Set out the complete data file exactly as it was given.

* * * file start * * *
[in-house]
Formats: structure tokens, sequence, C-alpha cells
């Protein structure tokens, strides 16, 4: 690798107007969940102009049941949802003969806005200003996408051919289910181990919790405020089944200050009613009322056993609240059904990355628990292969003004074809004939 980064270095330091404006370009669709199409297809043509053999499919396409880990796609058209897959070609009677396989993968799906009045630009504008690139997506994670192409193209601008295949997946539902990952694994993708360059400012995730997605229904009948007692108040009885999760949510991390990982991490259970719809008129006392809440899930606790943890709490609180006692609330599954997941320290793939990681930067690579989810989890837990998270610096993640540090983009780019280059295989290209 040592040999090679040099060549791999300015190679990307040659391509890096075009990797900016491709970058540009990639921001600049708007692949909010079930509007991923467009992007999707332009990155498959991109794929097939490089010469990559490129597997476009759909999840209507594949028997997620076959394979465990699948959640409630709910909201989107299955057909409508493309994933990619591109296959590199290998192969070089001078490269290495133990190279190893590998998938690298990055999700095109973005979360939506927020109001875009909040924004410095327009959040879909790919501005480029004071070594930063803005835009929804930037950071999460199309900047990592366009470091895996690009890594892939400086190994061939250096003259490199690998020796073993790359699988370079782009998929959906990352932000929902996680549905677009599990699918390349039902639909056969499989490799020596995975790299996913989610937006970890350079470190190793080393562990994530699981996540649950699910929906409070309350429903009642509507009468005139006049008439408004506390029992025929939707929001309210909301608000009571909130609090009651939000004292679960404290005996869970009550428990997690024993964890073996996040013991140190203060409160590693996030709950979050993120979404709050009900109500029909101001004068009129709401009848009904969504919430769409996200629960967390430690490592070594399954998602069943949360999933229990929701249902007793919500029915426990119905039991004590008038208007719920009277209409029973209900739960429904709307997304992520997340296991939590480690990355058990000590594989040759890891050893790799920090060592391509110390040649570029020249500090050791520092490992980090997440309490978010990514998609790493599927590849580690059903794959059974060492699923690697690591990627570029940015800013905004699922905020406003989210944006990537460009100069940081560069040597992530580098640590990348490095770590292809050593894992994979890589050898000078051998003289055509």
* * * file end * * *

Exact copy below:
[in-house]
Formats: structure tokens, sequence, C-alpha cells
């Protein structure tokens, strides 16, 4: 690798107007969940102009049941949802003969806005200003996408051919289910181990919790405020089944200050009613009322056993609240059904990355628990292969003004074809004939 980064270095330091404006370009669709199409297809043509053999499919396409880990796609058209897959070609009677396989993968799906009045630009504008690139997506994670192409193209601008295949997946539902990952694994993708360059400012995730997605229904009948007692108040009885999760949510991390990982991490259970719809008129006392809440899930606790943890709490609180006692609330599954997941320290793939990681930067690579989810989890837990998270610096993640540090983009780019280059295989290209 040592040999090679040099060549791999300015190679990307040659391509890096075009990797900016491709970058540009990639921001600049708007692949909010079930509007991923467009992007999707332009990155498959991109794929097939490089010469990559490129597997476009759909999840209507594949028997997620076959394979465990699948959640409630709910909201989107299955057909409508493309994933990619591109296959590199290998192969070089001078490269290495133990190279190893590998998938690298990055999700095109973005979360939506927020109001875009909040924004410095327009959040879909790919501005480029004071070594930063803005835009929804930037950071999460199309900047990592366009470091895996690009890594892939400086190994061939250096003259490199690998020796073993790359699988370079782009998929959906990352932000929902996680549905677009599990699918390349039902639909056969499989490799020596995975790299996913989610937006970890350079470190190793080393562990994530699981996540649950699910929906409070309350429903009642509507009468005139006049008439408004506390029992025929939707929001309210909301608000009571909130609090009651939000004292679960404290005996869970009550428990997690024993964890073996996040013991140190203060409160590693996030709950979050993120979404709050009900109500029909101001004068009129709401009848009904969504919430769409996200629960967390430690490592070594399954998602069943949360999933229990929701249902007793919500029915426990119905039991004590008038208007719920009277209409029973209900739960429904709307997304992520997340296991939590480690990355058990000590594989040759890891050893790799920090060592391509110390040649570029020249500090050791520092490992980090997440309490978010990514998609790493599927590849580690059903794959059974060492699923690697690591990627570029940015800013905004699922905020406003989210944006990537460009100069940081560069040597992530580098640590990348490095770590292809050593894992994979890589050898000078051998003289055509």